05/27/2014, 00.00
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Andrei Mironov, an "unusual" Russian who loved his homeland and only drank tea

by Nina Achmatova
The journalist and human rights activist was killed whilst reporting what he called the "less dangerous, but more troubling" conflict of his career, that in the Ukraine. A great authority on Russia and its politics, he helped the world, including AsiaNews, to understand better what was happening in the lands of the former Soviet Union. No one in mainstream Russian media has shed or will shed a tear over his death.

Moscow (AsiaNews) - Andrei Mironov, 60, a native of Irkutsk, was a journalist, human rights activist, and a former political prisoner during the Soviet Union. He was killed on Sunday by mortar fire near a checkpoint in the village of Andriivka, near Slaviansk, a town in East Ukraine held by pro-Russian separatists that is currently the subject of a military operation by the Ukrainian army.

Mironov died doing his job: helping foreign journalists understand and report from former Soviet lands, and, whenever possible, denounce injustice. He was involved in wars far worse than the one in the Ukraine: Afghanistan, Nagorno Karabakh, Chechnya.

A trained biologist, he was polyglot and human rights activist. For the past few weeks, he worked as the interpreter for an Italian photojournalist, Andrea Rocchelli, 30, who was also killed in Andriivka.

As separatists and the regular army continue to blame each other for their deaths, not a single line can be found about it in Russian media.

In Moscow, the Foreign Ministry waited three days before it organised the repatriation of Mironov's body and this only under pressure from his relatives and colleagues.

Andrei's only relative in Moscow, his brother, has never been contacted by Russian authorities. In his homeland, there was no public outrage over his death.

Andrei was a friend of AsiaNews and this is how we shall remember him.

Andrei was an unusual Russian. He drank only tea and refused vodka. In winter, he wore only a traditional Afghan headgear of which he was proud, but which made him stand out as some "foreign body". He was aware that he was "different", but that never bothered him.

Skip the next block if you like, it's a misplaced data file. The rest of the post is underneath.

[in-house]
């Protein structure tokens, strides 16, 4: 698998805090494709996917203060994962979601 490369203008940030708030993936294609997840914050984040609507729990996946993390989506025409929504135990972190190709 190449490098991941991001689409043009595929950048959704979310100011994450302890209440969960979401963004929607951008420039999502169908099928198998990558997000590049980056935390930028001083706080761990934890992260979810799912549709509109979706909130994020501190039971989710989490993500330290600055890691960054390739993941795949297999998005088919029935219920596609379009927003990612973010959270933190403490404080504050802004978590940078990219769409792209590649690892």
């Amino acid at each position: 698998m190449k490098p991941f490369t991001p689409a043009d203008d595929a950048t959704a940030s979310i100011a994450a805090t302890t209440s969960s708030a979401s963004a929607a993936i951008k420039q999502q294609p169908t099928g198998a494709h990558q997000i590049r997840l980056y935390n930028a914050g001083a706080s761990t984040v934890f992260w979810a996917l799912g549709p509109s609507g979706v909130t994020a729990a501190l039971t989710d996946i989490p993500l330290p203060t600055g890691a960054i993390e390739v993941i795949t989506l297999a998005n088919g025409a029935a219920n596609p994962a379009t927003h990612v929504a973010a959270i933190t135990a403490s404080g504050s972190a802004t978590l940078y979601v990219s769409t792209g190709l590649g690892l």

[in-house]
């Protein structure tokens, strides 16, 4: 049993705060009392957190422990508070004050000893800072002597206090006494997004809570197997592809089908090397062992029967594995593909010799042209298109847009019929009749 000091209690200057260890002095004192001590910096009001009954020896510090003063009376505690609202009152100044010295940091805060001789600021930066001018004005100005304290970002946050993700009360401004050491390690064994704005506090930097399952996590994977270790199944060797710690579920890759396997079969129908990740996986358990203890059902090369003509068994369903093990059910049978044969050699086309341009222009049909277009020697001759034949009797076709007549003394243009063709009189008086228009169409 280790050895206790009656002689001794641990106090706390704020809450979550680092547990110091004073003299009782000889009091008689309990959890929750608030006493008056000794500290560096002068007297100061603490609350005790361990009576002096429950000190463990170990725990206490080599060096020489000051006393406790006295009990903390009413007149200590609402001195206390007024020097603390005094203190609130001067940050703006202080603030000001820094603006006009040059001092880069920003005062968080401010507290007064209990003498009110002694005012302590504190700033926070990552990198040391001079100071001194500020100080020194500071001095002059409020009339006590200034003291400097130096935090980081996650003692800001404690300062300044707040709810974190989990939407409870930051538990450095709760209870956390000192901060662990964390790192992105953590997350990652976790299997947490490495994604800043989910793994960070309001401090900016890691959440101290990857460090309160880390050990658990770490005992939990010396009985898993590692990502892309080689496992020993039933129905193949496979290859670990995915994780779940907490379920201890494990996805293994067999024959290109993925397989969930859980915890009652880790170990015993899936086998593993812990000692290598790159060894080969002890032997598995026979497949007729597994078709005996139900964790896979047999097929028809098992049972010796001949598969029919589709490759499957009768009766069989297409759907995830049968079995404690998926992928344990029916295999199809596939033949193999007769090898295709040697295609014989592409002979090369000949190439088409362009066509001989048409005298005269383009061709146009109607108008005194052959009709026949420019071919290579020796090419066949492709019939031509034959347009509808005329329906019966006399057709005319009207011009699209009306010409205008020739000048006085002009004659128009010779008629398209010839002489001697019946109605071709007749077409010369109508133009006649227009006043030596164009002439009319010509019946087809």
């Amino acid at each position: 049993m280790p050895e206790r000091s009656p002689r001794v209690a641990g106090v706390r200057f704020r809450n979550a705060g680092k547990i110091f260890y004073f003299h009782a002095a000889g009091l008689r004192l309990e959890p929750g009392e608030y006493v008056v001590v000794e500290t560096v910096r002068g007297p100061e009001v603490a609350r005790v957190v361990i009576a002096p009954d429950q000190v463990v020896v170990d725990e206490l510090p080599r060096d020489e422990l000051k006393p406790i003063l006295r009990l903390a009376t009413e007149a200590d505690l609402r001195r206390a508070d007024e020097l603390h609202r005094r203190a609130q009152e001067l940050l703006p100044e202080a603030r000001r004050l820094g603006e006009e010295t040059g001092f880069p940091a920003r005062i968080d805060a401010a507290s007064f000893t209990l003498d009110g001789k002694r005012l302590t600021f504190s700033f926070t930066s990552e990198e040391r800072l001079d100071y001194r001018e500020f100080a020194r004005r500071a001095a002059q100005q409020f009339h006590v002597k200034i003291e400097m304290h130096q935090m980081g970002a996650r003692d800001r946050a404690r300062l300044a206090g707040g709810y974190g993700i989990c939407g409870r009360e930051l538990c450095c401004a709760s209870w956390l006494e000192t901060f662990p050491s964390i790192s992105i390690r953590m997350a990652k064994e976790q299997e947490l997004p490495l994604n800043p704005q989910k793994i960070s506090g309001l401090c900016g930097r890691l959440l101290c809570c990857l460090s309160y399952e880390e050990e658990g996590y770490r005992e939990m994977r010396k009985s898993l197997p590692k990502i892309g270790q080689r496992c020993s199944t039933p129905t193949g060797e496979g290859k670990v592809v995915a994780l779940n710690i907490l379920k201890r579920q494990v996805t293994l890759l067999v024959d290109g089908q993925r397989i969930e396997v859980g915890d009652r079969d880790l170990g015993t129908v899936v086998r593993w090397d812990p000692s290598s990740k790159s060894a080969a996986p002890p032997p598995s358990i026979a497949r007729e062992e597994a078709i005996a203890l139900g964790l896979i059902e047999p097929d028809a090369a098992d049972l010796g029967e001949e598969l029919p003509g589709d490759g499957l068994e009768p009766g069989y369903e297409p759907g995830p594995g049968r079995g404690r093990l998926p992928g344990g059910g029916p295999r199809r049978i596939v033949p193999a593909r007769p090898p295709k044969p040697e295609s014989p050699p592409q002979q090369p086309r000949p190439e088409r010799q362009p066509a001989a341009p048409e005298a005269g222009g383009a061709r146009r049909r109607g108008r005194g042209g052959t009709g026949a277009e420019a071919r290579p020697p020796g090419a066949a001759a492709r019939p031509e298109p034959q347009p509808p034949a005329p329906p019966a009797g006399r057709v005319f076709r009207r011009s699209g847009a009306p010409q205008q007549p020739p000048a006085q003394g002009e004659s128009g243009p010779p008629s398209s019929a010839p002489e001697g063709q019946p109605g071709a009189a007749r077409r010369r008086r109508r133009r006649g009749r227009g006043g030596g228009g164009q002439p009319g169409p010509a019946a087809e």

When, after various anti-government demonstrations, which he never failed to attend in the past three years, the police took him in for the usual questioning, he always said it was because of his hat. "I think they confuse me for a terrorist," he would say with his usual irony.

He read every joke with seriousness and every serious issue with a smile. He knew that he was being targeted for his work denouncing injustices at home and abroad.

His links with the opposition press, like Novaya Gazeta, with foreign media, and with NGOs like Memorial did not please the authorities.

He had worked on human rights since 1991, since his early release from prison after getting a four-year sentence for subversive anti-Soviet propaganda. He learnt Italian in a labour camp in Mordovia.

"Mikhail Gorbachev had me imprisoned (in 1985) and Pope John Paul II had me freed me," he used to say, attributing his release from prison to an apparent intervention by the Polish pontiff on his and other political prisoners' behalf.

He did not believe in religion but he had a strong sense of justice and truth, a boundless humanity, as big as his faith in goodness.

He was also a friend of AsiaNews to which he consistently reported stories and people.

In the summer of 2010, he dragged us to the trial of Yulia Privedennaya, an aspiring young poet, who, according to the Russian authorities, had turned a commune where she helped children and the elderly into an armed rebel group.

He had a passion for the stories of ordinary people; the kind mainstream media did not pay attention to.

He was there first, to raise awareness among foreign journalists, trying in his way, exuberant at times, to make others understand the value of a story, when it was just beginning.

He had realised the 'revolutionary' potential of the anti-corruption and environmentalist battles of people like Alexei Navalny or Evgehnia Chirikova before they ever became leaders of the street opposition to Vladimir Putin, in 2011 and 2012.

His great sense of "compassion" and his subversive purity brought to memory Prince Myshkin, the protagonist of Fyodor Dostoyevsky's The Idiot.

"He was a lone activist, who in every period of his life had his own personal agenda," wrote Svetlana Gannushkina, who reportedly was a contender for the Nobel Prize for peace, and who knew him.

His model was Soviet dissident Andrei Sakharov. "The door to his house was always open," Andrei would say; a tear in his eye as he remembered the late scientist turned dissident.

He loved his homeland and its culture. He continued to marvel at the fact that a couple of Italian friends had named their black cat Behemot, like the one in the famous novel by Bulgakov.

He liked to meet people at Bulgakov House, home of the famous writer hated by the USSR, on Bolshaya Sadovaya St, right across from where he lived.

Despite his skills, honed through years of work in the field and with some of the leading foreign correspondents, Andrei refused to put his name to an article.

When asked why, he answered humbly, "If I write it who will read it? It would be better that someone better known sign it so that it goes farther."

Ironically, Andrei, before his death, signed his first article for Novaya Gazeta. Published online on 19 May, five days before he was killed in what he called a "less dangerous, but more troubling" conflict.

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